The hooded crow (Corvus cornix) (also called hoodie) is a Eurasian bird species in the Corvus genus. Widely distributed, it is also known locally as Scotch crow, Danish crow, and grey crow (in Slavic languages, Ireland and Denmark). Found across Northern, Eastern, and Southeastern Europe, as well as parts of the Middle East, it is an ashy grey bird with black head, throat, wings, tail, and thigh feathers, as well as a black bill, eyes, and feet. Like other corvids, it is an omnivorous and opportunistic forager and feeder.
It is so similar in morphology and habits to the carrion crow (Corvus corone), for many years they were considered by most authorities to be geographical races of one species. Hybridization observed where their ranges overlapped added weight to this view. However, since 2002, the hooded crow has been elevated to full species status after closer observation; the hybridisation was less than expected and hybrids had decreased vigour. Within the hooded crow species, four subspecies are recognized, with one, the Mesopotamian crow, possibly distinct enough to warrant species status itself.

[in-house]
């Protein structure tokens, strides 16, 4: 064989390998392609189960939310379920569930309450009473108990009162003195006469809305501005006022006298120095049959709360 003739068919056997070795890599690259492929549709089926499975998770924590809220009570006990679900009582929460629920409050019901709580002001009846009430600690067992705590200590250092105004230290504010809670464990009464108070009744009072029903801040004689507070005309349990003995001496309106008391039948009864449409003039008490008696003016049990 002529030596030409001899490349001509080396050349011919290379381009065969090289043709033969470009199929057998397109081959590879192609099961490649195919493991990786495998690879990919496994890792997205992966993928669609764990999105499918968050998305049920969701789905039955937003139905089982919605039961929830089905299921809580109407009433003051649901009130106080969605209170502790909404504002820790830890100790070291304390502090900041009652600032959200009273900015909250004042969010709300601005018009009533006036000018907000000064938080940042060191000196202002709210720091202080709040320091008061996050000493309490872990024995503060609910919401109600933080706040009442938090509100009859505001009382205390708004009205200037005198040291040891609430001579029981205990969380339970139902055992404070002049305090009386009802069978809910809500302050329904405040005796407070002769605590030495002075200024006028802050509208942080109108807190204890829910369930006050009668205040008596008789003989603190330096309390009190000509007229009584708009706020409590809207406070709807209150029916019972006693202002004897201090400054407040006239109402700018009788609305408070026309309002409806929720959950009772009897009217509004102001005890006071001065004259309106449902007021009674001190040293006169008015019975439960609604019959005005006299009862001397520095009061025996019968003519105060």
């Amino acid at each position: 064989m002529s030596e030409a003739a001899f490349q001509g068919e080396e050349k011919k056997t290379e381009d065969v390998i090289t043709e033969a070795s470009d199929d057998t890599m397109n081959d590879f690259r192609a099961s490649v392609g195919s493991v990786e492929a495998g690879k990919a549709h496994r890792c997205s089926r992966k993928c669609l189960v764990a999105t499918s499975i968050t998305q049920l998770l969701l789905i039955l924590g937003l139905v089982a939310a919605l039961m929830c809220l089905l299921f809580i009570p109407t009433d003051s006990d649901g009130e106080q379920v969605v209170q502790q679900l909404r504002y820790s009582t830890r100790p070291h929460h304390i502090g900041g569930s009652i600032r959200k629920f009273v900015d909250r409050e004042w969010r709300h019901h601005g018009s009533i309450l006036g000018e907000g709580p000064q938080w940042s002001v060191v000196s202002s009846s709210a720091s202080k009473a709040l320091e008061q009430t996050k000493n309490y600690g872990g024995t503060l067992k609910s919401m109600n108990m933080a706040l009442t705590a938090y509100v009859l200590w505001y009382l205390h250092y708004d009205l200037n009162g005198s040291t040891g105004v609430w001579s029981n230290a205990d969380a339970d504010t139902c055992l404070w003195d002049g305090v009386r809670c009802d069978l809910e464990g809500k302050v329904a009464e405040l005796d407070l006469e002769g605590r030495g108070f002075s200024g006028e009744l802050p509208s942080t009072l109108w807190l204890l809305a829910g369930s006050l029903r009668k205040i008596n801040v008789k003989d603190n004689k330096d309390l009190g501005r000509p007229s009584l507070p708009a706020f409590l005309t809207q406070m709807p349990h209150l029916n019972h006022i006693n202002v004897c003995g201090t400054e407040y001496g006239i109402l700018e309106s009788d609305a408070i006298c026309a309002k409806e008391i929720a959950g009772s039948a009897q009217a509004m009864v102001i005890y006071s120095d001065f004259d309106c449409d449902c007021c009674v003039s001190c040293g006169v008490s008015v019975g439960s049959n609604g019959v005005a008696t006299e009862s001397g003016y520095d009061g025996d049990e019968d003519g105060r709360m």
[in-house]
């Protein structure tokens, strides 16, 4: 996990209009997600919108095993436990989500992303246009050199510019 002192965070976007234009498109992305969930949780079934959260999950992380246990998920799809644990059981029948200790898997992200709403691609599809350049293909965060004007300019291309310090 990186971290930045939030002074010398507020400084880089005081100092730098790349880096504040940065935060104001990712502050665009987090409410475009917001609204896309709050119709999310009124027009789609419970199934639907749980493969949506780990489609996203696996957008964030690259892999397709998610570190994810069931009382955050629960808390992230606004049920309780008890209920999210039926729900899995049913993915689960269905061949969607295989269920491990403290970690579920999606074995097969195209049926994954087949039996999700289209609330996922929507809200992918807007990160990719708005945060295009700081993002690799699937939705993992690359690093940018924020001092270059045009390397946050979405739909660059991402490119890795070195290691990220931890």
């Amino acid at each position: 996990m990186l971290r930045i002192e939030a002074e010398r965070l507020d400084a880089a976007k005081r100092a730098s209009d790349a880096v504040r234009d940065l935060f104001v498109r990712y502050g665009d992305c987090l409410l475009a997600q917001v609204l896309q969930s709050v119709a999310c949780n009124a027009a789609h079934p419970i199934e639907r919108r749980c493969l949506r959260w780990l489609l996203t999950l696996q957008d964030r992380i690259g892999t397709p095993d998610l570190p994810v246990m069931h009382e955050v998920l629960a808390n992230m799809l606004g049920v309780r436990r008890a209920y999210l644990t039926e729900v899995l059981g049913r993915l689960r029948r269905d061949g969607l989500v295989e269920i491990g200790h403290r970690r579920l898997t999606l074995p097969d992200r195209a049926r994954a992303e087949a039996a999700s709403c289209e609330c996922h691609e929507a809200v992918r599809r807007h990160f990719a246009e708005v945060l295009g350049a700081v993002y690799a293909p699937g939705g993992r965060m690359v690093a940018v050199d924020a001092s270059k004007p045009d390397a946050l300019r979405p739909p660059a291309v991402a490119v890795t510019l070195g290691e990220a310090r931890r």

Except for the head, throat, wings, tail, and thigh feathers, which are black and mostly glossy, the plumage is ash-grey, the dark shafts giving it a streaky appearance. The bill and legs are black; the iris dark brown. Only one moult occurs, in autumn, as in other crow species. The male is the larger bird, otherwise the sexes are alike. Their flight is slow and heavy and usually straight. Their length varies from 48 to 52 cm (19 to 20 in). When first hatched, the young are much blacker than the parents. Juveniles have duller plumage with bluish or greyish eyes and initially a red mouth. Wingspan is 98 cm (39 in) and weight is on average 510 g.
The hooded crow, with its contrasted greys and blacks, cannot be confused with either the carrion crow or rook, but the About this sound kraa (help·info) call notes of the two are almost indistinguishable.